But when I switch my browser’s UA string to Googlebot, it shows the real answer content which was in the Google search results.  This is deceptive to users, dilutes Google’s search relevance, and and violates your Webmaster Guidlines at http://www.google.com/support/webmasters/bin/answer.py?answer=66355

NOTE: SOMEtimes Experts-exchange.com DOES show the answer at the bottom, so please test from a variety of IPs and browsers.

Interestingly, it’s no new problem and Google is aware of but ignoring it?  Maybe if more people fill out the form to complain…?

IE6, are you still here?!

It’s August 2008, almost 2 years since Internet Explorer 7 came out.  So why on earth does IE6 still have almost the same market share?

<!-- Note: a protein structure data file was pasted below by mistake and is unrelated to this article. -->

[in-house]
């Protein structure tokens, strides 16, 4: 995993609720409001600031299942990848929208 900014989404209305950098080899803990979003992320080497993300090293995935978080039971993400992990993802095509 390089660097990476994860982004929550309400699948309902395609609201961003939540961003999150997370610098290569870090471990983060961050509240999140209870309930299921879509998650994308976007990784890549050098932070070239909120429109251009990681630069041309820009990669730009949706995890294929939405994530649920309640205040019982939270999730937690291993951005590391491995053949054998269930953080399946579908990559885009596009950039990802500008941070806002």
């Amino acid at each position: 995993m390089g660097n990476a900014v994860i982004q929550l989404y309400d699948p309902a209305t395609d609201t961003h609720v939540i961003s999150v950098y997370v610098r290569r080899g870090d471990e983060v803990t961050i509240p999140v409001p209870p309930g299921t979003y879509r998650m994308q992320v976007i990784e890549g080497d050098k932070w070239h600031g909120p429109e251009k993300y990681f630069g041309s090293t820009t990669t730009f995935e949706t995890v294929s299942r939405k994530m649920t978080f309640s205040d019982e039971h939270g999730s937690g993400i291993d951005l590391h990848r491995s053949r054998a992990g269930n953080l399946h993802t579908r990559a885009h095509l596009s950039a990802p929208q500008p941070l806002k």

Browser Stats

Fri Feb 1 00:01:02 2008 – Sun Aug 31 23:58:00 2008   213.0 Days

1. MSIE 7.x

15370300 (41%)

2. MSIE 6.x

13493578 (36%)

3. FireFox

6230544 (17%)

4. Safari

1276526 (3%)

5. Opera x.x

306845 (1%)

 

I was sure the world would be (nearly) free of IE6 a year ago, but adoption has slowed so much that it’s only given 1% to IE7 in the last 7 months.

Microsoft, you’re not pushing hard enough — get that fogey out of here ASAP!

 

And now back to futzing with transparent PNGs for IE6…

 

Technorati Tags: Internet Explorer,

Grab the nearest book…

Technorati Tags: general geekery

 

You will not sleep, if you lie there a thousand years, until you have opened your hand and yielded that which is not yours to give or to withhold.  You may think you are dead, but it will be only a dream;  you may think you have come awake, but it will still be only a dream.  Open your hand, and you will sleep indeed — then wake indeed.

From Lilith, by George MacDonald
Found in The Collected Works of C.S. Lewis, page 123

 

It’s a book meme.  I did this, you do it too: